Russia’s foreign ministry disagrees with new US democracy-by-force strategy

    This 2005 cartoon was originally in reference to China
    Russia’s foreign ministry made a statement criticizing a new US national security strategy.

    The document expands on the US claim for a “pro-active democracy disseminator in the countries bordering on Russia”.

    “They would try to convince us that the boosted-from-outside democratic progress in the neighboring countries is wholesome for the local citizens. This is a rather pretentious “explanation”, namely, that if Russia “hinders” the democratic development, this might compromise Russia’s relations not only with the USA but also with Europe”, the Russian foreign ministry believes.

    “The strategy” names a “transformation democracy” its main objective regardless of the growing criticism that the intrusion and occupation of Iraq turned out serious military and political failures for the US. “The US policy is to scan for and support democratic movements and institutes in every country and culture with the ultimate goal to eradicate tyranny in the world”, the document said.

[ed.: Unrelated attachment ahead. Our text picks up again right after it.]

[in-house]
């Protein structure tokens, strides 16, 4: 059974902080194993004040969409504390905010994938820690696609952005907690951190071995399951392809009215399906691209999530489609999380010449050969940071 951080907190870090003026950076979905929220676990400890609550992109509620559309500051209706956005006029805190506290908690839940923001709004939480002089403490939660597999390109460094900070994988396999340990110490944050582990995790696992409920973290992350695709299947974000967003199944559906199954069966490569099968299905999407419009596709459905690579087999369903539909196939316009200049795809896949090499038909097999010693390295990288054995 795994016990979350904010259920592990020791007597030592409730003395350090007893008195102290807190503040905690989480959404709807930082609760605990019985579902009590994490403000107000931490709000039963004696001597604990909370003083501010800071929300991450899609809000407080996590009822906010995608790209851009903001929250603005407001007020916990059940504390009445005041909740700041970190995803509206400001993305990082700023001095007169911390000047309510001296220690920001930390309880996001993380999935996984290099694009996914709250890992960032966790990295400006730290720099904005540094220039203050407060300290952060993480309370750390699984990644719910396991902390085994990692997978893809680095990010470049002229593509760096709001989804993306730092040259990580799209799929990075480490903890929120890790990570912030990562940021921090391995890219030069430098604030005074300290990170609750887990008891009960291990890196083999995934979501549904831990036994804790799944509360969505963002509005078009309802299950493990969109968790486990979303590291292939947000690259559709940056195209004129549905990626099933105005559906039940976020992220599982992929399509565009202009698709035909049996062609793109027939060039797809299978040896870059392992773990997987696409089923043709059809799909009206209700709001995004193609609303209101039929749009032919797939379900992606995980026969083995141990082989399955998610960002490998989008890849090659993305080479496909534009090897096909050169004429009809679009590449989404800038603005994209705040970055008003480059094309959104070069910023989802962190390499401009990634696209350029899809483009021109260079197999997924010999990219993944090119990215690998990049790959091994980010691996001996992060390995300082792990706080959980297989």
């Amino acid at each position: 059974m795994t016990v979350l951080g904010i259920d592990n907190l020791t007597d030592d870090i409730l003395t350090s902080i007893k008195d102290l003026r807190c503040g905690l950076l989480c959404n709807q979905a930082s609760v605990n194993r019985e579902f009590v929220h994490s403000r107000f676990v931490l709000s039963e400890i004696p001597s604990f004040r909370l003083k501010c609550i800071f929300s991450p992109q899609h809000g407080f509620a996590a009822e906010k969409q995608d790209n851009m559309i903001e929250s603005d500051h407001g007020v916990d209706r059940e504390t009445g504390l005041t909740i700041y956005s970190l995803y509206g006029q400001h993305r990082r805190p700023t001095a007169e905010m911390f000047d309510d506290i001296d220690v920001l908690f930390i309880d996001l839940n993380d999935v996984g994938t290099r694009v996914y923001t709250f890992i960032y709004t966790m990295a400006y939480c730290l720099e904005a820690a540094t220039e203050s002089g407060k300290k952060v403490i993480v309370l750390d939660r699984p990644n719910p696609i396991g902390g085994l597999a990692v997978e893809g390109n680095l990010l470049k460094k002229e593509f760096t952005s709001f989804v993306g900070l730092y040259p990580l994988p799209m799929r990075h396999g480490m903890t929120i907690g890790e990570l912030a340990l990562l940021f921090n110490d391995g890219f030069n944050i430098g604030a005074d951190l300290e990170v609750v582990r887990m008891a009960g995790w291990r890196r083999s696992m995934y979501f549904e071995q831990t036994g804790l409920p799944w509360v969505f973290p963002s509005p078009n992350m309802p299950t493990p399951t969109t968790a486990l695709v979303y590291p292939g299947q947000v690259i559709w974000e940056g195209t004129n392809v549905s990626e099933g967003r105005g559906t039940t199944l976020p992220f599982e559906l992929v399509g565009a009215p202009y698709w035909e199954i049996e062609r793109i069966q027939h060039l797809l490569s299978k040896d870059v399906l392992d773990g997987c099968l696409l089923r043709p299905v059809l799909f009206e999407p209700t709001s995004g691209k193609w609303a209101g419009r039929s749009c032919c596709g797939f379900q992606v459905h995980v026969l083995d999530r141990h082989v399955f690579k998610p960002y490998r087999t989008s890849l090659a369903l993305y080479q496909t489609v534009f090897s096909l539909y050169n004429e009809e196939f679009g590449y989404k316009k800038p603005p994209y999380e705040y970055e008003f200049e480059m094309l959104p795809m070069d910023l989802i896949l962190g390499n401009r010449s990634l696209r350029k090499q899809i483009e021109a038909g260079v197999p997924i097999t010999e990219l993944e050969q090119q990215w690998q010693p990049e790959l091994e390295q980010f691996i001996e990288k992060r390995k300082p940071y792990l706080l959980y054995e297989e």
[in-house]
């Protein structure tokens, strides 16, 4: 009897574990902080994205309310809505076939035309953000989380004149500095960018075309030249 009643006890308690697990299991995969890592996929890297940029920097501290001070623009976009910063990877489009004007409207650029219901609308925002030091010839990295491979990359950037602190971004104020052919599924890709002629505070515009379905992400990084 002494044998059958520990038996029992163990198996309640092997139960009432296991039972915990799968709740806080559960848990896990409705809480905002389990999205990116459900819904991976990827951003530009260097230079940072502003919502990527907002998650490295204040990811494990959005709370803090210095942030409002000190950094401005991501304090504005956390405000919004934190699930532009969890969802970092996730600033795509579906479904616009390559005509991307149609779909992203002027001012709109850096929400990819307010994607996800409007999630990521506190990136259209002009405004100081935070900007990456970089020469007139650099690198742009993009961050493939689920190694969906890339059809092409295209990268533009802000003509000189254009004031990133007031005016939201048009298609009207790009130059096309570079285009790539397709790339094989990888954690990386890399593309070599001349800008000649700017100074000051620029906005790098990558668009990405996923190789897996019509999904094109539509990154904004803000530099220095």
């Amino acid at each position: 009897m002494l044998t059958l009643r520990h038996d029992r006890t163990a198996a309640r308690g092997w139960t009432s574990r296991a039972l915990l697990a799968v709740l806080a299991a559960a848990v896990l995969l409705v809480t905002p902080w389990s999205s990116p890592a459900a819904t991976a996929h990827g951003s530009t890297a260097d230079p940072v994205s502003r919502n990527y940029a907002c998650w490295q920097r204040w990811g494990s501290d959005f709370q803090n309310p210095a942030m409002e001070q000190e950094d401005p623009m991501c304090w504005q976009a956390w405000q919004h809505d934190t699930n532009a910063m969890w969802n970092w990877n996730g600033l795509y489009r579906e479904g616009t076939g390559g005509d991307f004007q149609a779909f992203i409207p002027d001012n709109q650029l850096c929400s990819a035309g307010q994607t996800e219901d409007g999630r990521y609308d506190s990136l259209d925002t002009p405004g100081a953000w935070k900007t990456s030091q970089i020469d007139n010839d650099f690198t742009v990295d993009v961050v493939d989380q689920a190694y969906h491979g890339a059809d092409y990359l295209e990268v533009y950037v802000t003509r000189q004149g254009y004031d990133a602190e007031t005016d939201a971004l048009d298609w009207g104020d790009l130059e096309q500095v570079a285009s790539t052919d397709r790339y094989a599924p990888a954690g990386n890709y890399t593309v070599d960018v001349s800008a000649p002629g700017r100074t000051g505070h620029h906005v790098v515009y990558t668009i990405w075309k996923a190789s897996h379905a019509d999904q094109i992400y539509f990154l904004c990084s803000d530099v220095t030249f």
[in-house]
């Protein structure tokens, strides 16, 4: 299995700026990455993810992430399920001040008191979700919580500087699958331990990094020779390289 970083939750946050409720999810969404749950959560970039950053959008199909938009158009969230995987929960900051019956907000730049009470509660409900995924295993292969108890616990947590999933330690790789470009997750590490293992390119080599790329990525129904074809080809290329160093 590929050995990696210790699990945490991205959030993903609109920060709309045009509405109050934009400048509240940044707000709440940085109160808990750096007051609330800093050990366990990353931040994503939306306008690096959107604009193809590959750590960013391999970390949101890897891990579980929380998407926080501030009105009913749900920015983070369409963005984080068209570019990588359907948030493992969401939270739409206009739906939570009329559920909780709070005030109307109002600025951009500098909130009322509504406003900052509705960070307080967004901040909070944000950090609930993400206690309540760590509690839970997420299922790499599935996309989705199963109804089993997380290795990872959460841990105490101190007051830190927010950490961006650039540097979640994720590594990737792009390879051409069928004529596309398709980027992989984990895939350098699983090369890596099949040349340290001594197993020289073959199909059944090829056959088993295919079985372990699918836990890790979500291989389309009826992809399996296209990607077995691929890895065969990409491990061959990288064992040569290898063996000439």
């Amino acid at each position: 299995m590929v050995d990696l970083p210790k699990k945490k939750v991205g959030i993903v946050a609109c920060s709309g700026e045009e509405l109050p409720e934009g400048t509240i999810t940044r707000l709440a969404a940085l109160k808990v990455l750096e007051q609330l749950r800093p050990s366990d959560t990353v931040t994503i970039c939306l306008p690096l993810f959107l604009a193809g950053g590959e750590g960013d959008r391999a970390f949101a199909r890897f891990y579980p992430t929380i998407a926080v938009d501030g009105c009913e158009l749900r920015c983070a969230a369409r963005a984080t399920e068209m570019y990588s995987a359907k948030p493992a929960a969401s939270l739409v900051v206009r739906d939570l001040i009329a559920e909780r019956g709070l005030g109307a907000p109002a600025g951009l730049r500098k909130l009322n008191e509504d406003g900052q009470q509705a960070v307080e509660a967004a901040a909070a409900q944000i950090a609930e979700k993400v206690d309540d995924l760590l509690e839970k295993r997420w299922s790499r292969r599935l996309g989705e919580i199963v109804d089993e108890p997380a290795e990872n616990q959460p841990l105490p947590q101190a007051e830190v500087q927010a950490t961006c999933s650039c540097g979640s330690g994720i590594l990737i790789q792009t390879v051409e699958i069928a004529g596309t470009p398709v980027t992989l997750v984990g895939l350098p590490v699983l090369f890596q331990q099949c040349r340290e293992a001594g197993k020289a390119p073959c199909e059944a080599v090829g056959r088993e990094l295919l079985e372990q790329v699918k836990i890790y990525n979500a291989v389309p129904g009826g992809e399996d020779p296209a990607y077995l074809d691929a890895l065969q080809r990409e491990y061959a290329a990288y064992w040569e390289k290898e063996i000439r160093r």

In this respect Moscow emphasized that “even given noble ideological motives declared in “the strategy” – that is all-round promotion of democracy – one should bear in mind that absolutely no one has a right of the ultimate authority in interpreting the notion of democracy”.

    “Democracy can be promoted, but every country goes its own way to democracy just like the United States have been doing, allowing for historical and political peculiarities. Attempts of artificial and especially forcible implanting of democracy are not only doomed to failure but are also fraught with the danger to discredit the idea itself”, Russia’s foreign ministry believes.

    The Russian foreign ministry made a supposition that “there can not but appear a feeling that popular slogans are used merely to pursue own interests”.

  • Commentary

    The White House is ready to rage and fume against Belarus

    George Bush: “restrictive measures” may be taken against the authorities of (Belarus) if the presidential election fails to comply with international standards
    Looks like history lessons mean nothing to the U.S. Administration. You just can not win a war fighting at different fronts at the same time e.g. Afghanistan, Iraq. Iran is at issue, it is a far more difficult job that buying the Baghdad generals by the dozen. Now Belarus is the next in line.